terça-feira, 29 de novembro de 2011

Deficiência em Vitamina D e tuberculose

Shedding light on the vitamin D–tuberculosis–HIV connection

The paper in PNAS by Martineau et al. (1) raises a key public health issue: how much vitamin D do you need to fight tuberculosis (TB)? Martineau et al. (1) found that there is a significant association of vitamin D deficiency with susceptibility to TB and that the impact is greater in HIV-infected than noninfected individuals. In addition, Martineau et al. (1) discover a striking temporal relationship between vitamin D deficiency and TB. The reporting of new TB cases in Cape Town, South Africa, was lowest in the months after the seasonal increase in serum 25-hydroxyvitamin D (25D) levels, whereas the reporting of new TB cases was highest in the months following the season with the lowest serum 25D levels.

The major source of vitamin D for humans derives from sun exposure; in the skin, UVB induces conversion of 7-dehydrocholesterol to previtamin D3 and then vitamin D3 (cholecalciferol). In the liver, vitamin D3 is 25-hydroxylated to form 25D. 25D is then converted in the kidney by the 1-α-hydroxylase, CYP27b1, to 1,25-dihydroxyvitamin D (1,25D), the bioactive, hormonal form of vitamin D that is bound with high affinity and specificity by the vitamin D receptor (VDR). Serum 1,25D levels are maintained in a constant range by parathyroid hormone regulation of the CYP27b1 gene. Therefore, circulating levels of 25D are the best clinical assessment of adequate vitamin D status. Some of the factors that determine 25D levels include latitude (25D levels can be maintained year round in the equatorial regions between the Tropic of Cancer and Tropic of Capricorn), skin color (10 times as much UVB is required to produce the same amount of vitamin D in dark- vs. light-skinned individuals), outdoor activity, body surface exposed, oral supplementation, and SNPs in several vitamin D metabolism genes.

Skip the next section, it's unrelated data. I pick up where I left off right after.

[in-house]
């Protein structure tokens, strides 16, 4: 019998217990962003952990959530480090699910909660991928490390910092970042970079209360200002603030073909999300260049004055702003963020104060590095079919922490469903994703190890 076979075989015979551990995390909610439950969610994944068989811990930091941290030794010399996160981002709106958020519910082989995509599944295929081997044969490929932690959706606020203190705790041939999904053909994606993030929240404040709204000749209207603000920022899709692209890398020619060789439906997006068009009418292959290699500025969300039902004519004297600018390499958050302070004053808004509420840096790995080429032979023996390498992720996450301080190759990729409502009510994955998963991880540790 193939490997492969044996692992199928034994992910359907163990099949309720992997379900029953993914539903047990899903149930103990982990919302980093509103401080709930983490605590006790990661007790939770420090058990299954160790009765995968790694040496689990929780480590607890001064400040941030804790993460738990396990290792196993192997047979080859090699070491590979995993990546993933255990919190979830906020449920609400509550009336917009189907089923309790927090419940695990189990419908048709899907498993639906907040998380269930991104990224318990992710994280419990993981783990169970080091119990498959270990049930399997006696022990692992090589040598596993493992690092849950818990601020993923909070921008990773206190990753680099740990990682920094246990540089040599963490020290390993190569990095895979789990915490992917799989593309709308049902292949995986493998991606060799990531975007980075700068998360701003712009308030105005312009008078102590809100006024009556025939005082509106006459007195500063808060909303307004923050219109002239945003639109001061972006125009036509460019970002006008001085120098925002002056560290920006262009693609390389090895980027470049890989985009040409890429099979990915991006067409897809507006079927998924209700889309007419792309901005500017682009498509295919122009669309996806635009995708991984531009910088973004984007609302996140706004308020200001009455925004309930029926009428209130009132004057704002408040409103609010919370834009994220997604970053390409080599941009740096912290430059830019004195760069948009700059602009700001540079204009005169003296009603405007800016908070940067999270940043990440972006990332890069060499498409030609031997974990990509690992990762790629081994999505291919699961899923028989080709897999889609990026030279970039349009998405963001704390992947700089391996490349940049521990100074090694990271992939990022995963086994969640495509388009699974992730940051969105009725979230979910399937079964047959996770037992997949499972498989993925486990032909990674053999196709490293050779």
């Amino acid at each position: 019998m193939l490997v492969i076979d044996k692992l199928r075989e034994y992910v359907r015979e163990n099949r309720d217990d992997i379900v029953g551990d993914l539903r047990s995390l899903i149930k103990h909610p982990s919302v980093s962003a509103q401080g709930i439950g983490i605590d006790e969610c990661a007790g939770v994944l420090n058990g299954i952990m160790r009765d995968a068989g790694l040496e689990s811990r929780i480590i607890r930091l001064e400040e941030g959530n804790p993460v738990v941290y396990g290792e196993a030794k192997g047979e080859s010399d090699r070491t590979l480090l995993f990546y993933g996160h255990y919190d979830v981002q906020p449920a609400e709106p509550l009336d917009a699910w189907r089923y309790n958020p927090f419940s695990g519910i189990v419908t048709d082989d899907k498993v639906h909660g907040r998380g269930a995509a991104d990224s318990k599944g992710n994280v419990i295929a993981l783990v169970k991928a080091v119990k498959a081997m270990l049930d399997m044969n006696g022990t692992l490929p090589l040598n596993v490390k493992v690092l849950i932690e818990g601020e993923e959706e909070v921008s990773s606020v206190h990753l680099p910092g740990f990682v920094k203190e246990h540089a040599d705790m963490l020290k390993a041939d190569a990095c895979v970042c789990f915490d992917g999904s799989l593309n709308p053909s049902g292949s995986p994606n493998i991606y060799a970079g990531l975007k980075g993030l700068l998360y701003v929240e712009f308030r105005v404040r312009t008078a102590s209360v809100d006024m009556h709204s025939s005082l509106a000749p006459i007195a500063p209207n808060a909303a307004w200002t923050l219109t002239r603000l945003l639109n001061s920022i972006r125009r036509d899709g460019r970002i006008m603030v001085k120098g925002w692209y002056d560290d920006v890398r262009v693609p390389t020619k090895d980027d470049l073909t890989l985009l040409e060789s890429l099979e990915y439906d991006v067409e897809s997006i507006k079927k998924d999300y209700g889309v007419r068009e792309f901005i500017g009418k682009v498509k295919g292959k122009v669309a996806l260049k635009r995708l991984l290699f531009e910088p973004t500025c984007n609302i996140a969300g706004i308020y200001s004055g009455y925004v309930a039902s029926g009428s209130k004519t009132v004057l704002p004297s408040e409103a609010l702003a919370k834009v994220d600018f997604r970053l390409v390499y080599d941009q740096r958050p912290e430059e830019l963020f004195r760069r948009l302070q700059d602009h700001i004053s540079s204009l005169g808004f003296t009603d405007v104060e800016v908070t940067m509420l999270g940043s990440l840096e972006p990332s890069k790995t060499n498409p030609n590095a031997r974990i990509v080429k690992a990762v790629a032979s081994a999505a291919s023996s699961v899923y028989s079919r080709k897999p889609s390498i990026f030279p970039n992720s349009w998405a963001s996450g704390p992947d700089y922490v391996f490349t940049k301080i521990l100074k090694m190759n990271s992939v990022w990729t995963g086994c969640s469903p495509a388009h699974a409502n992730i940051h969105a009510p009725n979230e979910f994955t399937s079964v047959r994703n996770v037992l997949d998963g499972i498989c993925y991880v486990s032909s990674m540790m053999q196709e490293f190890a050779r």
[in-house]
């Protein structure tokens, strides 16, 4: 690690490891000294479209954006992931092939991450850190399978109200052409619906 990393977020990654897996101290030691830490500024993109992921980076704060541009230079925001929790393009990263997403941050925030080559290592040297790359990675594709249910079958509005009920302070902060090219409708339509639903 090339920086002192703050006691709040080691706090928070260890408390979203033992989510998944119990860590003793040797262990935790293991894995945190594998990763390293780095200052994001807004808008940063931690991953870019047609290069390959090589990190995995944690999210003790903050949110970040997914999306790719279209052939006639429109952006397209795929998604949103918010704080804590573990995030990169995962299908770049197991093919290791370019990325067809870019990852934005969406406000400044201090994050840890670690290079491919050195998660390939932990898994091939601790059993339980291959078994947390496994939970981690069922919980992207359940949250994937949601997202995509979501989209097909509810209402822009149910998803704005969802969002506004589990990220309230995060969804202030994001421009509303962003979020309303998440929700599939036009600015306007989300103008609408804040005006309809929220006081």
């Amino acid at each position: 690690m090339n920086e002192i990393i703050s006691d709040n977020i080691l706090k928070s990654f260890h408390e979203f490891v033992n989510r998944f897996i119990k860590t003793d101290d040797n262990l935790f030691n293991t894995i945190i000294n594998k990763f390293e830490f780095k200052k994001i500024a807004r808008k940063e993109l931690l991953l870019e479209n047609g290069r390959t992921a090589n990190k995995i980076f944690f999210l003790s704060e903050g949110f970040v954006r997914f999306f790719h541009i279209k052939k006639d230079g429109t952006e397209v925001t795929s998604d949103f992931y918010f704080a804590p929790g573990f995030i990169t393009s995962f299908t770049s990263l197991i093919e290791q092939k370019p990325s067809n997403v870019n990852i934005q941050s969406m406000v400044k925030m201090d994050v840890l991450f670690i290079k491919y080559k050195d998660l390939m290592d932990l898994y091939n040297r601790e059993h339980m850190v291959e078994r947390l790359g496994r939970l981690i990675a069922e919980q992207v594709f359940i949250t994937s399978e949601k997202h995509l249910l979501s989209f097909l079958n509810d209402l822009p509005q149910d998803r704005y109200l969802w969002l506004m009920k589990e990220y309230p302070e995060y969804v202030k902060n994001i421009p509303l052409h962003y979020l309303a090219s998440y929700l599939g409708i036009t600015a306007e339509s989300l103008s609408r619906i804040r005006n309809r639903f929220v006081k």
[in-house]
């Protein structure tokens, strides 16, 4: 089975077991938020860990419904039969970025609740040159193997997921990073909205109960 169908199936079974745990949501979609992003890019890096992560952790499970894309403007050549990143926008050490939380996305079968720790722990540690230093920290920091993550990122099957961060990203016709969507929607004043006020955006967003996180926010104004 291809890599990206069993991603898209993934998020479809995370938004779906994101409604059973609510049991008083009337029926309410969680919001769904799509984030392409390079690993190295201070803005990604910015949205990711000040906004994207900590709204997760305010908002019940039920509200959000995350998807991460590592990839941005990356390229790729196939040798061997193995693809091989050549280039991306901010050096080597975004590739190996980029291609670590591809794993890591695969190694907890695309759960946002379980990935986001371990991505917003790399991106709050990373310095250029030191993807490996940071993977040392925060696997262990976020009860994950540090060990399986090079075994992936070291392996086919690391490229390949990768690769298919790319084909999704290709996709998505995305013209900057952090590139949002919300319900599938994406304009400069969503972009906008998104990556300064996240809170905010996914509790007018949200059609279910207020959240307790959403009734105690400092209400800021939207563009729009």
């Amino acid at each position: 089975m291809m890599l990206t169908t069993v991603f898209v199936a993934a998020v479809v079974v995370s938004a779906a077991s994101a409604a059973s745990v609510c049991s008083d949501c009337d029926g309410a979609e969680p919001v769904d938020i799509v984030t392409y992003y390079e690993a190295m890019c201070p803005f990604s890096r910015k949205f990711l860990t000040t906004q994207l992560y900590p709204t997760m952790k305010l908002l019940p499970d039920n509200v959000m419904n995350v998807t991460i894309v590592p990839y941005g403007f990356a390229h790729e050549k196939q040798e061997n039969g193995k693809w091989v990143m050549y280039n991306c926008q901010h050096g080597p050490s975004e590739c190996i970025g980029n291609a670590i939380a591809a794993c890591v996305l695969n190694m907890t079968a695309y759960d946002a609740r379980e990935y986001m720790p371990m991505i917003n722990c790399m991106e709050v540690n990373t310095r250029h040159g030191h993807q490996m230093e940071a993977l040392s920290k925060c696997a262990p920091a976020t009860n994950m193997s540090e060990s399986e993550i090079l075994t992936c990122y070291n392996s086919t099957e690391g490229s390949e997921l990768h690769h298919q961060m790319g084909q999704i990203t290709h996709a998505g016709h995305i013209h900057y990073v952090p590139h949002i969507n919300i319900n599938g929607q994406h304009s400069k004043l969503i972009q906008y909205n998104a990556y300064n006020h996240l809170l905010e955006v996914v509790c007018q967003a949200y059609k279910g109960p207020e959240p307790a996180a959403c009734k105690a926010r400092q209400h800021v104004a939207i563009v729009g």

Martineau et al. (1) also report that …

↵1To whom correspondence should be addressed. E-mail: rmodlin@mednet.ucla.edu.

Related Article
Biological Sciences - Medical Sciences:
Adrian R. Martineau, Shepherd Nhamoyebonde, Tolu Oni, Molebogeng X. Rangaka, Suzaan Marais, Nonzwakazi Bangani, Relebohile Tsekela, Lizl Bashe, Virginia de Azevedo, Judy Caldwell, Timothy R. Venton, Peter M. Timms, Katalin A. Wilkinson, and Robert J. Wilkinson
From the Cover: Reciprocal seasonal variation in vitamin D status and tuberculosis notifications in Cape Town, South Africa PNAS 2011 108 (47) 19013-19017; published ahead of print October 24, 2011, doi:10.1073/pnas.1111825108
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Published online before print November 14, 2011, doi: 10.1073/pnas.1116513108 PNAS November 22, 2011 vol. 108 no. 47 18861-18862

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